We previously considered how the definition of a great experience is changing as well as the growing crossover between corporate and entertainment applications. Following that we looked at the concept of engagement and the importance of active participation. To conclude, Ian McMurray reveals how the AV industry continues to strive to create something that’s not available at home.
The idea of delivering a unique experience for each guest – which has the benefit of not only increasing engagement/immersion, but also of encouraging repeat visits – seems to be gaining traction.
“Interactivity is far from being done,” believes Peter Cliff, creative director at Holovis. “In fact, this is one of the most exciting spaces that we are currently developing new applications for, driven by our proprietary software. These go beyond standard touchscreens and gesture-based experiences into something that is personal for each guest or user, so in a theme park environment they can drive their own adventure and experience something completely different from another guest, whilst sharing the same physical space. We are doing this by using machine learning and AI platforms to invisibly track users around a space, understanding what they are interested in and customising their journey.”
Ross Magri, managing director of Sarner, is equally clear about what interactivity is – and where its future lies. “Interactive is an overused, and frequently misused, reference to anything that can be physically touched,” he considers. “This begs the question as to what is exactly meant in our industry when we refer to an interactive experience? In the early days, interactive was limited to pressing a button or the use of a touchscreen – but today, the meaning of interactive covers a host of technologies that range from a mechanical contraption to VR, blurring the defining line between what is and what is not interactive.”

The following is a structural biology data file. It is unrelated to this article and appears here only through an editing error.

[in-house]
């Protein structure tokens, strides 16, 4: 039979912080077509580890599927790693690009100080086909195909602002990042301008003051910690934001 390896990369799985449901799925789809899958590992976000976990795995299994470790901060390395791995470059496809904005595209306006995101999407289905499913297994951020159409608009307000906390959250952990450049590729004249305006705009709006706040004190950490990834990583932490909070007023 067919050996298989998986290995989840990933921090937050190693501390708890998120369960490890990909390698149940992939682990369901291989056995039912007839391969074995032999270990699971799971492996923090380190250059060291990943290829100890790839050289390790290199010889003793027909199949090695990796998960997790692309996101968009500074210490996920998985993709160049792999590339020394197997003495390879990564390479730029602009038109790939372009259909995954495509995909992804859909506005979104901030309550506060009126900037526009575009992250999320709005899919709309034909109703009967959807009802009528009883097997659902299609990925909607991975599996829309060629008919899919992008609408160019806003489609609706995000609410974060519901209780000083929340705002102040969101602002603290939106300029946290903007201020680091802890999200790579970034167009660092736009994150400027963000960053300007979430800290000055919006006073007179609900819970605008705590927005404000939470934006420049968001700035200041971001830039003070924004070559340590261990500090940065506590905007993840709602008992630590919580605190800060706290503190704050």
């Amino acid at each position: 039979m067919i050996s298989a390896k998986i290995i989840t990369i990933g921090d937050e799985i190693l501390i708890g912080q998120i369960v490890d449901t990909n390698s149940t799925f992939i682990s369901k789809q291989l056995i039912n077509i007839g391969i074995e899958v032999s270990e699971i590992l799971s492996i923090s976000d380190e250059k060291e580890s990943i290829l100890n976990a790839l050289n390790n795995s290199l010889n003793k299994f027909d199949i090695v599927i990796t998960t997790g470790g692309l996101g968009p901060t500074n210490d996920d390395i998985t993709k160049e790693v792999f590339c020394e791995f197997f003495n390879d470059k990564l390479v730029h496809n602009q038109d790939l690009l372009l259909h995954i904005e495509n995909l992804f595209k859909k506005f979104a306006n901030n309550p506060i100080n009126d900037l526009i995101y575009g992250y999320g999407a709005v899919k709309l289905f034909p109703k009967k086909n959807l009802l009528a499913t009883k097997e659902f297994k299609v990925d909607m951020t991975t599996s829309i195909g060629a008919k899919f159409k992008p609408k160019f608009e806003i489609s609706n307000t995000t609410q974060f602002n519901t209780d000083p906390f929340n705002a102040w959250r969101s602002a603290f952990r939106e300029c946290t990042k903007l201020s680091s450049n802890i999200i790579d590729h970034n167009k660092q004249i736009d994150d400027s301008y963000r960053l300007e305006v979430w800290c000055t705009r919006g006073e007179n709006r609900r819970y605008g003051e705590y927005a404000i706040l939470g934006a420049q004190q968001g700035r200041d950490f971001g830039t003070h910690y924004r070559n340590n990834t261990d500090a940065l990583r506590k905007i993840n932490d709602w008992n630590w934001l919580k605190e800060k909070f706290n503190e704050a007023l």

“Bidirectional communication is important in creating an engaging AV experience”
Thomas Walter, NEC Display Solutions
React and respond
“Nevertheless: whether you call it interactive technology or AI or VR, the desire for visitors to interact with their environment is a key challenge for the AV designer,” he goes on. “This requires very sophisticated technology to meet the visitors’ expectations – and many of those technologies are still at the development stages. We’ve seen how what started as a smart speaker – such as Amazon’s Echo or Google’s Home – has now become an integral part of how we seamlessly interact with technology; now, the challenge is to bring such technology into our industry and embrace it, allowing us to take the visitor experience to the next level.”
Smart speakers aren’t the only technology found in the home that are helping create new experiences. “Bidirectional communication is important in creating an engaging AV experience,” suggests Thomas Walter, who is section manager, strategic product marketing at NEC Display Solutions Europe. “This is augmented using sensors to help measure audience behaviour to in turn make the experience even more relevant.”